I know other’s will say we are “gendered” people therefore can be “transgendered,” but I agree with GLAAD and the transgender database.
Actually, I’m going to disagree with this.
I am going to point out the “gendered” thing, I’m afraid. The thing is, adding “-ed” does not necessarily mean that something is a verb in the past tense, which most arguments against the word “transgendered” seem to assume. It can also be used in the passive, which, in effect, makes something into an adjective. If you are excited (and adjective) you have excitement (a noun) and something excites you (a verb).
In the same way that “to excite” means (in a manner of speaking) that something gives someone excitement, “to gender” means that someone gives someone/thing* a gender.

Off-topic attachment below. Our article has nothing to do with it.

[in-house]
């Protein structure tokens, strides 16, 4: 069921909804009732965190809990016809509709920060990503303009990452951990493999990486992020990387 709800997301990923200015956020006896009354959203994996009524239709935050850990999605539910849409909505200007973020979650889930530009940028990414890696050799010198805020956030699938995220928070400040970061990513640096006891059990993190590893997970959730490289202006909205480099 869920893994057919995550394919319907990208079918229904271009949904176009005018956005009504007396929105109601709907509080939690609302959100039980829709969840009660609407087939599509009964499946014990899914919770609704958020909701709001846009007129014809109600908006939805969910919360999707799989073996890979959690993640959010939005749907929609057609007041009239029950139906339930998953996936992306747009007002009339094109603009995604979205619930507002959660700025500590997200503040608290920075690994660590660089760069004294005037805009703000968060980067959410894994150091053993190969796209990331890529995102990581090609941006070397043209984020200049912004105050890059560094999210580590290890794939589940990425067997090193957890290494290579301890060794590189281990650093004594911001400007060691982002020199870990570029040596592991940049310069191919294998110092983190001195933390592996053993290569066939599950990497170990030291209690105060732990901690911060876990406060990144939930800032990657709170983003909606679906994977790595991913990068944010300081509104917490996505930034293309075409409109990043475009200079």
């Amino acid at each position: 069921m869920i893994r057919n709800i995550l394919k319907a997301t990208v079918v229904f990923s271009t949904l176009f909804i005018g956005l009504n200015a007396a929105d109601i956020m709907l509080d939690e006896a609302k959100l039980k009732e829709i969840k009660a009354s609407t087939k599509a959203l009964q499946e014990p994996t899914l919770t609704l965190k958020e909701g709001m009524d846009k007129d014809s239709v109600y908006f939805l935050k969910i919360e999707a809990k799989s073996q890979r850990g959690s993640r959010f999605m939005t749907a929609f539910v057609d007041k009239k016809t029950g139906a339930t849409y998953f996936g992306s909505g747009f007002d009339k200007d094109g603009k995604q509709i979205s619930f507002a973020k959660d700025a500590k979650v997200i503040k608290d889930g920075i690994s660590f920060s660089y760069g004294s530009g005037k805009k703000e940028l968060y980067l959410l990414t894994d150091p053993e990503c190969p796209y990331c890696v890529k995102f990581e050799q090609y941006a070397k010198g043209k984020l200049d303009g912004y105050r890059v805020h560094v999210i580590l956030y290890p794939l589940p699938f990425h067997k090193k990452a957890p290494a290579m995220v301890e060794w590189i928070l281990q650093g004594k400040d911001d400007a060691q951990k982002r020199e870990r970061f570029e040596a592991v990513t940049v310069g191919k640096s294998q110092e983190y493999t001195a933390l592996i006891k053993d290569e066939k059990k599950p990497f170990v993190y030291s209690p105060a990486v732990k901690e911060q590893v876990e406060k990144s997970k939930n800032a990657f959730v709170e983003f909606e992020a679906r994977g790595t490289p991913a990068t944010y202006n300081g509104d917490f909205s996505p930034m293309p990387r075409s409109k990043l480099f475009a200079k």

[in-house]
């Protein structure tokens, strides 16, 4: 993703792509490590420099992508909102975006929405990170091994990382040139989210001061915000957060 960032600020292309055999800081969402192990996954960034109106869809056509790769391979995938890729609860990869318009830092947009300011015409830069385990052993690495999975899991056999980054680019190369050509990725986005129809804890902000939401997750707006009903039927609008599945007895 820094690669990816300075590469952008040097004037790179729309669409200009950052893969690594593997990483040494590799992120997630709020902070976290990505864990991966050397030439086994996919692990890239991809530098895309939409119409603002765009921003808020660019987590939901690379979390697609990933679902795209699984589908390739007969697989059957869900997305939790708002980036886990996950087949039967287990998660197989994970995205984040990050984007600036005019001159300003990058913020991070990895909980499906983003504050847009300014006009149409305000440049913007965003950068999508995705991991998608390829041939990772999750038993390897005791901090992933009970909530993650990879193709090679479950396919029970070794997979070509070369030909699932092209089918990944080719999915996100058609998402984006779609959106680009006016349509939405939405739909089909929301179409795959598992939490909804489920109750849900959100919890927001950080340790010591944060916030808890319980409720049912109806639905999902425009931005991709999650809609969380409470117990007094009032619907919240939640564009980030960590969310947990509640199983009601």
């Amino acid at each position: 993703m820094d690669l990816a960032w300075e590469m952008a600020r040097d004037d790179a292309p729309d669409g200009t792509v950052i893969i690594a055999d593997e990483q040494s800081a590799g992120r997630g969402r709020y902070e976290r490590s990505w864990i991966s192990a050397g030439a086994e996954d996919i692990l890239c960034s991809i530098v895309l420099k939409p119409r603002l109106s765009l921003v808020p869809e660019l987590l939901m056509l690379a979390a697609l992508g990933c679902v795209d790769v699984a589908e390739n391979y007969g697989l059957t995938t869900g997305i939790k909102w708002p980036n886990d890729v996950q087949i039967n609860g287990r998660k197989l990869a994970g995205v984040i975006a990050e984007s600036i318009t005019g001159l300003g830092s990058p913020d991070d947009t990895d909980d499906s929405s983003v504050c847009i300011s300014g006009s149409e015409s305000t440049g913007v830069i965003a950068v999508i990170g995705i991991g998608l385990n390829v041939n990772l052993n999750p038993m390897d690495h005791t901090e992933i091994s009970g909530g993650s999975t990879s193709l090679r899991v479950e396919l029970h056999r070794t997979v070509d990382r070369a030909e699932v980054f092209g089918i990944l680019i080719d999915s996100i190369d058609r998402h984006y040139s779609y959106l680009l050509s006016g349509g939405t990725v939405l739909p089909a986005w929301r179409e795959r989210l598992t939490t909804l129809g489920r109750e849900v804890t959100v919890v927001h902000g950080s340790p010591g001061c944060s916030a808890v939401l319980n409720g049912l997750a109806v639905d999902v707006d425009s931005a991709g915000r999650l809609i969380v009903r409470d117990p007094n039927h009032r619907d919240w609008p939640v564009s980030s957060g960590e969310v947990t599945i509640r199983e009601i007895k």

Now, when someone is “excited”, they have been given excitement, and as such now have it. When someone/thing* is “gendered”, they have a gender. “Gendered” is an adjective.
Now, you still might not want to use “transgendered”. In fact, it would probably be best to split it into two words - trans gendered. That way you use two adjectives. You say that someone has a gender, and that, on the topic of gender, they are also trans.**
Though this is not perfect, I actually find it less problematic than “transgender”. If you were to say someone is “gender”, you would be saying that they are the idea of gender. If you describe someone as “transgender” it implies that that is the main thing about them.
Of course, since the majority of trans* people seem to prefer “transgender”, I will continue to use that. I’m just pointing out that, to me, it doesn’t seem quite logical.
*The use of “thing” refers to items, such as toilets, which could be gendered.
**Or even better - “trans* gendered”